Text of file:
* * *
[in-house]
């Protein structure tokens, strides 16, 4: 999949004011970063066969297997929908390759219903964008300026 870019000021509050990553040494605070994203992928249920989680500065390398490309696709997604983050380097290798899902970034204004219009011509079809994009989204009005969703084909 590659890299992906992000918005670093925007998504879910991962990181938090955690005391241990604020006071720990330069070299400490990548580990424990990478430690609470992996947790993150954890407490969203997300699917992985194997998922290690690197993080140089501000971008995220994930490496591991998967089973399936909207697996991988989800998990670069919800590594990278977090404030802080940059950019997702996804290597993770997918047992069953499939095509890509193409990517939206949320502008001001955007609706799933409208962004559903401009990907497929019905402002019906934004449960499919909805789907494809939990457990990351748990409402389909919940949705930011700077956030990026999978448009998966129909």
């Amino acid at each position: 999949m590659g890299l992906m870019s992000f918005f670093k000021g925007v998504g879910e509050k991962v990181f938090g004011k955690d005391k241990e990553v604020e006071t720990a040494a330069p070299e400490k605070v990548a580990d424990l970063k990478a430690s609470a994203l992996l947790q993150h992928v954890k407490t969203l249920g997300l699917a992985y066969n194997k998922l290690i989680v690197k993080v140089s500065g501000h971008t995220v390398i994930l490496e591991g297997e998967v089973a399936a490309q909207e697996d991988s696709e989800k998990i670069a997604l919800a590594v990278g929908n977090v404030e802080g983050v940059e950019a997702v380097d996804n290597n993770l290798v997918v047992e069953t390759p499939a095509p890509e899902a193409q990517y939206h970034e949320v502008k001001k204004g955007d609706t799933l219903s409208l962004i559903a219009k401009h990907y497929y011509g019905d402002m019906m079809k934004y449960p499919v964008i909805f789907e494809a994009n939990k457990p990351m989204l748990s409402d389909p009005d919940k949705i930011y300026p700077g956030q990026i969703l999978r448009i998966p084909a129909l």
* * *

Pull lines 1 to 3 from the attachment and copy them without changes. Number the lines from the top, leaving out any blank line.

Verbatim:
[in-house]
């Protein structure tokens, strides 16, 4: 999949004011970063066969297997929908390759219903964008300026 870019000021509050990553040494605070994203992928249920989680500065390398490309696709997604983050380097290798899902970034204004219009011509079809994009989204009005969703084909 590659890299992906992000918005670093925007998504879910991962990181938090955690005391241990604020006071720990330069070299400490990548580990424990990478430690609470992996947790993150954890407490969203997300699917992985194997998922290690690197993080140089501000971008995220994930490496591991998967089973399936909207697996991988989800998990670069919800590594990278977090404030802080940059950019997702996804290597993770997918047992069953499939095509890509193409990517939206949320502008001001955007609706799933409208962004559903401009990907497929019905402002019906934004449960499919909805789907494809939990457990990351748990409402389909919940949705930011700077956030990026999978448009998966129909």
């Amino acid at each position: 999949m590659g890299l992906m870019s992000f918005f670093k000021g925007v998504g879910e509050k991962v990181f938090g004011k955690d005391k241990e990553v604020e006071t720990a040494a330069p070299e400490k605070v990548a580990d424990l970063k990478a430690s609470a994203l992996l947790q993150h992928v954890k407490t969203l249920g997300l699917a992985y066969n194997k998922l290690i989680v690197k993080v140089s500065g501000h971008t995220v390398i994930l490496e591991g297997e998967v089973a399936a490309q909207e697996d991988s696709e989800k998990i670069a997604l919800a590594v990278g929908n977090v404030e802080g983050v940059e950019a997702v380097d996804n290597n993770l290798v997918v047992e069953t390759p499939a095509p890509e899902a193409q990517y939206h970034e949320v502008k001001k204004g955007d609706t799933l219903s409208l962004i559903a219009k401009h990907y497929y011509g019905d402002m019906m079809k934004y449960p499919v964008i909805f789907e494809a994009n939990k457990p990351m989204l748990s409402d389909p009005d919940k949705i930011y300026p700077g956030q990026i969703l999978r448009i998966p084909a129909l």